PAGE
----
He teaches the animals the song “Beasts of England”
Dies before revolution
Characters
Many of the ideals behind the Soviet revolution were based on the writings and teachings of Karl Marx.
A German intellectual who lived in the mid-1800s, Marx believed that societies are divided into two segments, a working class and an owner class. T
he working class creates all the products, while the owner class enjoys all the benefits of these products.
This class division leads to inequality and oppression of the working class.
Marx’s objective was to create a classless society in which the work is shared by all for the benefit of all, and he believed revolution was the way to achieve this goal.
Who is Karl Marx?
Communism
Invented by Karl Marx
All people are equal
Government owns everything
People own the government
Animalism
Taught my Old Major
No rich, but no poor
Better life for workers
All animals are equal
Everyone owns the farm
Animalism = Communism
We already know that a fable is a narration intended to enforce a useful truth. Fables have two important characteristics. First, they teach a moral or lesson. In Animal Farm, the moral involves Orwell’s views about Soviet politics. Second, the characters are most frequently animals. These animal characters often function as a satiric device to point out the follies of humankind. Though Old Major, Snowball, and Napoleon may represent Karl Marx, Leon Trotsky, and Joseph Stalin, many of the story characters are much more general. Some animals are grouped together as a single character—“the sheep,” “the hens,” and “the dogs.” Orwell also capitalizes on the traits generally associated with particular animals, such as sheep as followers and dogs as loyal.
Characterization in Fables
Squealer
Boxer
Squealer    
A big mouth pig who becomes Napoleon’s mouthpiece. Throughout the novel, he displays his ability to manipulate the animals’ thoughts through the use of hollow, yet convincing rhetoric.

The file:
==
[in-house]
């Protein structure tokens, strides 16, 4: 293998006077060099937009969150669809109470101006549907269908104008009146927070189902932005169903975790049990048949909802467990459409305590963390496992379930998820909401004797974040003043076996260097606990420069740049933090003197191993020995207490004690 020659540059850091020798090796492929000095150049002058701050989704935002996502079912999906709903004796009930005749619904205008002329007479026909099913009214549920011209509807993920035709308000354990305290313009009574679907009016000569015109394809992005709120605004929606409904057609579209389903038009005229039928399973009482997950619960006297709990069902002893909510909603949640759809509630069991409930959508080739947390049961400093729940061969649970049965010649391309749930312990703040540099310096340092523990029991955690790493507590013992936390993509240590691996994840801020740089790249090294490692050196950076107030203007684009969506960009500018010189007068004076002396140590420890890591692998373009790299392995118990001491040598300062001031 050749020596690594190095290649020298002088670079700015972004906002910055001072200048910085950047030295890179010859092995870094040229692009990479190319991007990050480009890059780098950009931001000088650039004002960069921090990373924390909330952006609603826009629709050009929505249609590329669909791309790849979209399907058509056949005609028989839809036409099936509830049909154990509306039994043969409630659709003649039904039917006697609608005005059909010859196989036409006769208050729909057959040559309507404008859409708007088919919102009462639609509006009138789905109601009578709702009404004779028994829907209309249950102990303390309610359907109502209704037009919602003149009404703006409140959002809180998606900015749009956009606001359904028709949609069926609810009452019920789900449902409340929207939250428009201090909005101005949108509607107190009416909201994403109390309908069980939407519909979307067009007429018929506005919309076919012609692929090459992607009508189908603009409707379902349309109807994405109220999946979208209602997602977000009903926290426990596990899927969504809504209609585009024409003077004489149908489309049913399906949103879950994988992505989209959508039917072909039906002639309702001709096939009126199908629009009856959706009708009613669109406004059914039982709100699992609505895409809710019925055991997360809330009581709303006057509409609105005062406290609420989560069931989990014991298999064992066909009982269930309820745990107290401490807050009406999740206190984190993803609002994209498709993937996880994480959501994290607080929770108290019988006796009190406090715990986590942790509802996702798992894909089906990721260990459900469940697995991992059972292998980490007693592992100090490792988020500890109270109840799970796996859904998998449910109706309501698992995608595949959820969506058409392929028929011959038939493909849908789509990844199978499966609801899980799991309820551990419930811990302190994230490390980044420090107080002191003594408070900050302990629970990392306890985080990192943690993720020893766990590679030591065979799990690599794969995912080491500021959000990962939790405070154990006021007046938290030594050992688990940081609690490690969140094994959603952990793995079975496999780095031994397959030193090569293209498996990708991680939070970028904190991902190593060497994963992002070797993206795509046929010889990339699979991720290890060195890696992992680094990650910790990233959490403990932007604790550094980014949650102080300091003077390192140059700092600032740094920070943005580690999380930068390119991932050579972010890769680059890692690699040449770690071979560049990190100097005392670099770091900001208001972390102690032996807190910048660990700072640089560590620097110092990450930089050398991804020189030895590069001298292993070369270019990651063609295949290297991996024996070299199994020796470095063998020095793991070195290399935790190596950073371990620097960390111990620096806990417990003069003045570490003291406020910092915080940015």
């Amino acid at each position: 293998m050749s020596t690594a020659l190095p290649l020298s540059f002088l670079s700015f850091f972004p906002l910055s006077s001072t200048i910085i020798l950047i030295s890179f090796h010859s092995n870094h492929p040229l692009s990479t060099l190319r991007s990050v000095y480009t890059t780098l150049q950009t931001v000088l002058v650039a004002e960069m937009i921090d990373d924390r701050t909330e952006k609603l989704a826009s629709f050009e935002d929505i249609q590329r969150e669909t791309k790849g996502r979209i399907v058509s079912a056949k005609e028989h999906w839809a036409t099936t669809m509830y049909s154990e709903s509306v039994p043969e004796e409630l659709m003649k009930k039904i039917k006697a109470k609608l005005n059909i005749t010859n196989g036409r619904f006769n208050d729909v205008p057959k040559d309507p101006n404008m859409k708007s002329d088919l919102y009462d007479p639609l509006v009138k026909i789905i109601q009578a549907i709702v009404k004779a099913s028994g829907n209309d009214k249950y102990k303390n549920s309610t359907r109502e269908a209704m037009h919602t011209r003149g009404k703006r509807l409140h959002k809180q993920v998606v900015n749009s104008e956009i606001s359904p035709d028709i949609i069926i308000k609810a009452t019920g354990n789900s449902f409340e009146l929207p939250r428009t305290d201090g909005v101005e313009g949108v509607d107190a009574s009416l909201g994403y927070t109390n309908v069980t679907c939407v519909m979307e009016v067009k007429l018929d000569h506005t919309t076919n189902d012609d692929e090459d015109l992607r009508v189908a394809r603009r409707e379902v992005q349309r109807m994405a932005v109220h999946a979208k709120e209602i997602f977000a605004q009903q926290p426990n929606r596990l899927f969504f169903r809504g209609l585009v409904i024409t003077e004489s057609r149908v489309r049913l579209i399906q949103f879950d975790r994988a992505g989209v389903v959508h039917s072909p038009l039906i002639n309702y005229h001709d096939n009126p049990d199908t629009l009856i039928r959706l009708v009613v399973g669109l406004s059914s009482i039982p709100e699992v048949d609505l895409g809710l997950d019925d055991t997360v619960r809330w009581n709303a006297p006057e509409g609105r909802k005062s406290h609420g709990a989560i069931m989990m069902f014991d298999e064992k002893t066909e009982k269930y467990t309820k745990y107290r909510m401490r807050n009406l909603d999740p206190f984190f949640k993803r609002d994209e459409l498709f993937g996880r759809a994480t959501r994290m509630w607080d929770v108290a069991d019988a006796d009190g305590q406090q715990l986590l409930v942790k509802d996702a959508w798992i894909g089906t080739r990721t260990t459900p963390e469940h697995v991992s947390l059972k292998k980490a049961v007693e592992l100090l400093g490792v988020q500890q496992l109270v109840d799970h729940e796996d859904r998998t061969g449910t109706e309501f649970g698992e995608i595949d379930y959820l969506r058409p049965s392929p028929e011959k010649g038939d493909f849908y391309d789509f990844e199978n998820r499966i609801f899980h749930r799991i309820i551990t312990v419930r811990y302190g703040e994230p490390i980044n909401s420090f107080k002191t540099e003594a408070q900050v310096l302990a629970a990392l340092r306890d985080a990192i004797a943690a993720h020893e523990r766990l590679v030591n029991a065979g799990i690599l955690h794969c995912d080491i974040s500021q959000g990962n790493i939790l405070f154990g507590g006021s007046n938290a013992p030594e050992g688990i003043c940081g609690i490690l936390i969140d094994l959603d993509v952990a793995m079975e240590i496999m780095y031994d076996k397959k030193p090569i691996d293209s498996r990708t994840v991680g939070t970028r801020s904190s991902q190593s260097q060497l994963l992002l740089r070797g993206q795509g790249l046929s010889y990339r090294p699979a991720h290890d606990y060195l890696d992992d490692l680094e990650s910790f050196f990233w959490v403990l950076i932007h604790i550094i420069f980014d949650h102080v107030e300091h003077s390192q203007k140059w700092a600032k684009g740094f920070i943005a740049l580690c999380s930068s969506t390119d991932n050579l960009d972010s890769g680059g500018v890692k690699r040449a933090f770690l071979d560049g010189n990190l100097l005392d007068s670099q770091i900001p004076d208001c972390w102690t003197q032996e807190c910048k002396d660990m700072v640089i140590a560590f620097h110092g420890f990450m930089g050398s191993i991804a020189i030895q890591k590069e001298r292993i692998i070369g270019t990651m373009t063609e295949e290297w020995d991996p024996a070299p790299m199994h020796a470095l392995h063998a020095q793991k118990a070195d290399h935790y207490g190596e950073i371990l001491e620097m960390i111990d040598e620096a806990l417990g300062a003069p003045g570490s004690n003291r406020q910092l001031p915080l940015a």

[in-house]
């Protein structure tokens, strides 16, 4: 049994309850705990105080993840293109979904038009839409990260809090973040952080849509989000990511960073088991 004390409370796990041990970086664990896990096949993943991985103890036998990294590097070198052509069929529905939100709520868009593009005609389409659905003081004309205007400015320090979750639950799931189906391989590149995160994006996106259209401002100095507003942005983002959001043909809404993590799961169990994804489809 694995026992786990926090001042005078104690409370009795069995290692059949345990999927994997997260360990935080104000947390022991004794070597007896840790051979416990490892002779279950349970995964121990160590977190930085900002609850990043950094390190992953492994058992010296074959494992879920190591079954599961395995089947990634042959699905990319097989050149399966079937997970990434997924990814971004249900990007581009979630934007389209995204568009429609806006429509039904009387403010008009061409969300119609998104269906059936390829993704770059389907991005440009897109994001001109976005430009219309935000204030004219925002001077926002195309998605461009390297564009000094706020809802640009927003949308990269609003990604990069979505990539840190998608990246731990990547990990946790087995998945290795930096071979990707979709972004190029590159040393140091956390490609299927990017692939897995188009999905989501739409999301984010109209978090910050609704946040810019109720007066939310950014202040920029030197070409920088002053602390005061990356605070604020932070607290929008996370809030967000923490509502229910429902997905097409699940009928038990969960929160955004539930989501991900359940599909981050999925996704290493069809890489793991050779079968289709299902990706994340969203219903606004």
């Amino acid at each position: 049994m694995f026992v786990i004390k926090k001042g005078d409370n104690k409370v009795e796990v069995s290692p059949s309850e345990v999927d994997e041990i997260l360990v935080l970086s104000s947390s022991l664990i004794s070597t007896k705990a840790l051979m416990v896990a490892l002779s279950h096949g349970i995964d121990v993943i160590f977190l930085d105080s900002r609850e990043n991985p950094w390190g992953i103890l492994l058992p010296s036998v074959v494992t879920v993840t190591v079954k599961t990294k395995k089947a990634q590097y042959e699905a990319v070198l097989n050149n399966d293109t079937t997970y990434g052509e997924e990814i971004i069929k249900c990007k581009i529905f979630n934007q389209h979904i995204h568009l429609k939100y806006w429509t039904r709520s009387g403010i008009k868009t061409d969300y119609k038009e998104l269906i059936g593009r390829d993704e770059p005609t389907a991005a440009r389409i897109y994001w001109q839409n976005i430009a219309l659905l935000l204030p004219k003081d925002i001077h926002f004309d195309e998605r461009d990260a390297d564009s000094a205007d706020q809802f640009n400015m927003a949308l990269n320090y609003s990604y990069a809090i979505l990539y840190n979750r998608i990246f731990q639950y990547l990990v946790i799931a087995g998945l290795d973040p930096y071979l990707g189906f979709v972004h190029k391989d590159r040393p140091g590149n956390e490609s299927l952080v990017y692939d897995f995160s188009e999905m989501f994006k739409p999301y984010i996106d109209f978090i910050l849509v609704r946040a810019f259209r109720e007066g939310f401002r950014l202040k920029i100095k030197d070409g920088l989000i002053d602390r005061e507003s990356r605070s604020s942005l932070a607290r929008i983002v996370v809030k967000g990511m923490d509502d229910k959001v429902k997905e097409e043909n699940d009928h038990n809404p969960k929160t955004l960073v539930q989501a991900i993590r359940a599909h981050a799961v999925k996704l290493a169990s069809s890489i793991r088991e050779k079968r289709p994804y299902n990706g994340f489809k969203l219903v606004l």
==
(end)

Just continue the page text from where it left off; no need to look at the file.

Represents the propaganda department that worked to support Stalin’s image; the members of the department would use lies to convince the people to follow Stalin.

Boxer    
A dedicated but dimwitted horse who aids in the building of the windmill but is sold to a glue-boiler after collapsing from exhaustion.
Represents the dedicated, but tricked communist supporters of Stalin. Many stayed loyal even after it was obvious Stalin was a tyrant. Eventually they were betrayed, ignored, and even killed by him.
Squealer & Boxer
Moses
Jessie
Jessie
The farm's sheepdog, she keeps tabs on the pigs and is among the first to suspect that something is wrong at Animal Farm.

Moses    
A tame raven and sometimes-pet of Jones who tells the animals stories about a paradise called Sugarcandy Mountain.
Moses represents religion. Stalin used religious principles to influence people to work and to avoid revolt.
Jessie & Moses
Pilkington Jones' neighbor, he finds a way to profit from Animal Farm by forming an alliance with the pigs.
Muriel A goat who believes in the rebellion, she watches as Animal Farm slips away from its founding principles.
Mollie A vain horse who resists the animal rebellion because she doesn't want to give up the petting and treats she receives from humans. Mollie represents vain, selfish people in Russia and throughout the world who ignored the revolution and sought residence in more inviting countries.